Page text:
# the Chord Method does not appear to be converging under the same cond as Newton's Method?

The Chord Method is:

$x^{(k+1)} = x^{(k)} - {g(x^{(k)}) \over g'(x^{(0)})}$

The question is to compute the cube root of 2, using the Chord Method. Carry out the first few iterations, using x(0) = 0.6.

$g(x) = x^3 -2$

$g'(x) = 3x^2$

$x^{(1)} = 0.6 - {(0.6)^3 -2 \over 3(0.6)^2}$

$x^{(1)} = 0.6 - {(0.6)^3 -2 \over 1.08 }$

$x^{(1)} = 2.2518$

$x^{(2)} = 2.2518 - {(2.2518)^3 -2 \over 1.08 }$

$x^{(2)} = -6.4685$

$x^{(3)} = -6.4685 - {(-6.4685)^3 -2 \over 1.08 }$

$x^{(3)} = 245.9868$

And then things get really really bad.

The problem is when usign Newton's Method it converges to a value of around ~1.2599; and

"The two methods converge under essentially the same conditions."

According to my notes. So shouldn't it also converge using the Chord Method as it does using Newton's? Am I missing something?

• For the Chord method to converge, the first guess, $x^{(0)}$, needs to be sufficiently close to the root. – Stephen Montgomery-Smith Feb 22 '15 at 5:13
• Isn't that the same for Newton's method though, it does say under 'under essentially the same conditions.'? – RaenirSalazar Feb 22 '15 at 5:16
• Yes, Newton's Method generally also requires that the first guess be sufficiently close to the root. However when solving polynomial equations, most of the time most anything will work as a first guess. – Stephen Montgomery-Smith Feb 22 '15 at 5:18
• Are you sure that the denominator is always $g'(x_0)$? That would make it very sensitive to the initial approximation. – marty cohen Feb 22 '15 at 5:39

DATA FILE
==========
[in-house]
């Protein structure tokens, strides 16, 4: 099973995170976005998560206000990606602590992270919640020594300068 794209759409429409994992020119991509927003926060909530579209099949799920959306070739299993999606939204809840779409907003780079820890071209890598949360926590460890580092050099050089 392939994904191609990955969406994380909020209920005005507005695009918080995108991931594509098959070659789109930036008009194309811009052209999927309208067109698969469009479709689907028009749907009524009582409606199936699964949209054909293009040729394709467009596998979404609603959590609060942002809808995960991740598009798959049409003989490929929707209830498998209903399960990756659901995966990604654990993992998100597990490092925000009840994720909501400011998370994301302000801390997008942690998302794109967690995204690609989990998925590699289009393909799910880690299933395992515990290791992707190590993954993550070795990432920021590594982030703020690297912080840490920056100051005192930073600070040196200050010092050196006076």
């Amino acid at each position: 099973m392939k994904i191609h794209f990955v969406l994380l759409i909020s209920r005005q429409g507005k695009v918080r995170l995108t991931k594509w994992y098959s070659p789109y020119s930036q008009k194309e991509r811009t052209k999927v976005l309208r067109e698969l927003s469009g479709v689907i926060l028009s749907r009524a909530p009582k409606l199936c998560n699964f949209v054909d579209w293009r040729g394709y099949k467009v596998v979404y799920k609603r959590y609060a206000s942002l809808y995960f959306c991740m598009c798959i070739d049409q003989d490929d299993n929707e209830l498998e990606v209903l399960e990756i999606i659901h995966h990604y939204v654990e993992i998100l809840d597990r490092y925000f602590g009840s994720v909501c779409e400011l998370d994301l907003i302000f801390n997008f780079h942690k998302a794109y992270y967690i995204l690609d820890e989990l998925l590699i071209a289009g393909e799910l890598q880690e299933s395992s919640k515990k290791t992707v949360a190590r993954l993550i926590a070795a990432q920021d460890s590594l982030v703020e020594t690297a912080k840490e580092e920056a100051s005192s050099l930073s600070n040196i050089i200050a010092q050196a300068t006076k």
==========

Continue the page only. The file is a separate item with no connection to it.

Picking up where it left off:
• I would expect Newton's to be a bit more robust since for each iteration it uses an improved x value while this method does not. if you choose x = 1.2 as your initial condition the chord method converges fine. – bobbym Feb 22 '15 at 6:19

For solving $g(x)=0$, the iterates generated by the chord method are $$x_{k+1} = x_k - {g(x_k) \over g'(x_0)}$$ while those given by Newton method are $$x_{k+1} = x_k - {g(x_k) \over g'(x_k)}$$ so the two methods will behave the same (or almost the same) if $g'(x_k) \approx g'(x_0)$ (that is to say when $g(x)$ is almost linear from $x_0$ to the solution) or when the solution is close to $x_0$.
If you want to use the chord method (what I should almost never suggest), what you can do is to use it for $2$ or $3$ iterations (so we have $x_0,x_1,x_2$) and repeat the process defining the new $x_0$ as being equal to the last $x_2$.
If you really do not want to update the derivative, I suppose that you could approximate it by finite difference using $$g'(x_k)\approx\frac{g(x_k)-g(x_{k-1})}{x_k-x_{k-1}}$$